Arts + Culture
Photo by Fifo Adebakin.

Photos: This Is What the Melanin Unscripted x Native House Pop-Up Looked Like

Young African creatives gathered in community to discuss the state of contemporary African culture and music today.

As Lagos and Accra continue to buzz with plenty of concerts and parties to revel in the festive season as well as ring in the new year, young African creatives are also taking the time to gather like minds in community.

Melanin Unscripted, the agency and media platform headed by Nigerian-American visual multi-hyphenate Amarachi Nwosu, recently linked with The NATIVE to host Native House. Guests from near and far came through to the African Artists Foundation in Lagos for a day-long pop-up of cultural activations including a photo exhibition and a series of panels to discuss the state of contemporary African culture and music today.


"The Futurist Exhibition" amplified young African photographers you should know who are challenging stereotypical narratives of Africa, showcasing the work of Nwosu, Manny Jefferson, Stephen Tayo, Lawrence Agyei, Jerusa Nyakundi, Flo Ngala, Wami Aluko, Josef Adamu (Sunday School), Nwaka Okparaeke and TSE.

While attendees perused through the photo exhibition, three panels were held, focusing on West African music being today's newest cultural currency to African youth shifting their continent's narrative through imagery.

Journalist Ivie Ani moderated "The New Scramble for Africa" panel featuring Teezee of The NATIVE, Chin Okeke of GidiFest, Olive Uche, Wale Davies of Show Dem Camp and Dipo Faloyin, managing editor of VICE UK. Ani and the panelists touched on the history leading up to the "scramble," how to maintain authenticity in West African music during this moment and more. Nwosu then gathered Lawrence Burney of The FADER, record exec Tunji Balogun, as well as Nigerian artists Tems and WurlD in conversation for the "Music in Migration" panel for a talk on the importance of online platforms have in the ever-growing music industry on the continent, risk-taking, giving credit to the past while paving a way forward and the industry's future.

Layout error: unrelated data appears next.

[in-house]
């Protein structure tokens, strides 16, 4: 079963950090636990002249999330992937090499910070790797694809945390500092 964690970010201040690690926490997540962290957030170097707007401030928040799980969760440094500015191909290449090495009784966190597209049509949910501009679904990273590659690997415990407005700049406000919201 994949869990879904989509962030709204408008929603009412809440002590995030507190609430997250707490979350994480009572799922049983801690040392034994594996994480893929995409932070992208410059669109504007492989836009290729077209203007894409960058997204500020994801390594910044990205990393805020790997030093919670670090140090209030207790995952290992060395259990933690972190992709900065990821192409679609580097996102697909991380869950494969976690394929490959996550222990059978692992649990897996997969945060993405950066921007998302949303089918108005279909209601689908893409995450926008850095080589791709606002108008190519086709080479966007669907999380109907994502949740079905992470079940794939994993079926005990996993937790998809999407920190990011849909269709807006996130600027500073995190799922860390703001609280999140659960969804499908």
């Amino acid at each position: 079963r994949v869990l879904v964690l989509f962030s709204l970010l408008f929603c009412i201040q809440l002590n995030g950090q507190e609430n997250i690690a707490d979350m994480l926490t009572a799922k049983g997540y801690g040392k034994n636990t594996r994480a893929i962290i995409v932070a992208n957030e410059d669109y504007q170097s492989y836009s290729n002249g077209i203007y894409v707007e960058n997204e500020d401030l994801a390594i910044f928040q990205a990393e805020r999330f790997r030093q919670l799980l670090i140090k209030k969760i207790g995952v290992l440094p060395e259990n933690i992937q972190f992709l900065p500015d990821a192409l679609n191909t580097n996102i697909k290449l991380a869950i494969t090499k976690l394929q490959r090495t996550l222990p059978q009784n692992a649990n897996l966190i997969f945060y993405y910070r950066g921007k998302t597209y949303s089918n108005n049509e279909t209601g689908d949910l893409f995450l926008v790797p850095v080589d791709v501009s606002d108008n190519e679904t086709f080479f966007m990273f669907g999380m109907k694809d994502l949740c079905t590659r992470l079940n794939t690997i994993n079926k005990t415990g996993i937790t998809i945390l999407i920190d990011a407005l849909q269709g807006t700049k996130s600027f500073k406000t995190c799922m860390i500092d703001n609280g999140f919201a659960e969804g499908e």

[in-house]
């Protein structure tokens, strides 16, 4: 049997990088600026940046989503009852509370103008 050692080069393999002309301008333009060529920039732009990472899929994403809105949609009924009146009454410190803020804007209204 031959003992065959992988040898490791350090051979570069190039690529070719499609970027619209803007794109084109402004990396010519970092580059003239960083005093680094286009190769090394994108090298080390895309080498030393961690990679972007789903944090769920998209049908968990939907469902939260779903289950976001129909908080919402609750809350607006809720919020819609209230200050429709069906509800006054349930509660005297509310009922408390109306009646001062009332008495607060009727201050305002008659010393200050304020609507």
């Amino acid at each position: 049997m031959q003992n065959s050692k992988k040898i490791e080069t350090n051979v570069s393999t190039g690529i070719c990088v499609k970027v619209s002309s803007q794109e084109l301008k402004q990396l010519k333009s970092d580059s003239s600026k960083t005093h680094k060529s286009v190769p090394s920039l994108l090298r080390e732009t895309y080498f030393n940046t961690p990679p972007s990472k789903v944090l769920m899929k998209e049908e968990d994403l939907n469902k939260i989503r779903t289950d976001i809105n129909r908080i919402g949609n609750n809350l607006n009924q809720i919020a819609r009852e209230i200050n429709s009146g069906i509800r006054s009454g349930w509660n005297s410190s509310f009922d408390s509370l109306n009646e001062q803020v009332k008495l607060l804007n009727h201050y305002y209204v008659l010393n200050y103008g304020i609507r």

To close, journalist Stephanie Smith-Strickland led a panel discussion entitled "The Futurist," where she was in conversation with the featured photographers in the exhibition, touching on African youth culture and the role visual arts' play in shaping the creative landscape on the continent.

Take a look at select images from Native House below, with all photographed by Fifo Adebakin.

Music

6 Samples From 'Éthiopiques' in Hip-Hop

A brief history of Ethio-jazz cultural exchange featuring songs by Nas & Damian Marley, K'naan, Madlib and more.

This article was originally published on OkayAfrica in March, 2017. We're republishing it here for our Crossroads series.

It's 2000 something. I'm holed up in my bedroom searching for samples to chop up on Fruity Loops. While deep into the free-market jungle of Amazon's suggested music section, I stumble across a compilation of Ethiopian music with faded pictures of nine guys jamming in white suit jackets. I press play on the 30 second sample.

My mind races with the opportunities these breakbeats offered a budding beat maker. Catchy organs, swinging horns, funky guitar riffs, soulful melodies and grainy and pained vocalists swoon over love lost and gained. Sung in my mother tongue—Amharic—this was a far cry from the corny synthesizer music of the 1990s that my parents played on Saturday mornings. I could actually sample this shit.

The next day, I burn a CD and pop it into my dad's car. His eyes light up when the first notes ooze out of the speakers. “Where did you get this?" He asks puzzlingly. “The internet," I respond smiling.

In the 1970s my dad was one of thousands of high school students in Addis Ababa protesting the monarchy. The protests eventually created instability which lead to a coup d'état. The monarchy was overthrown and a Marxist styled military junta composed of low ranking officers called the Derg came to power. The new regime subsequently banned music they deemed to be counter revolutionary. When the Derg came into power, Amha Eshete, a pioneering record producer and founder of Ahma Records, fled to the US and the master recordings of his label's tracks somehow ended up in a warehouse in Greece.

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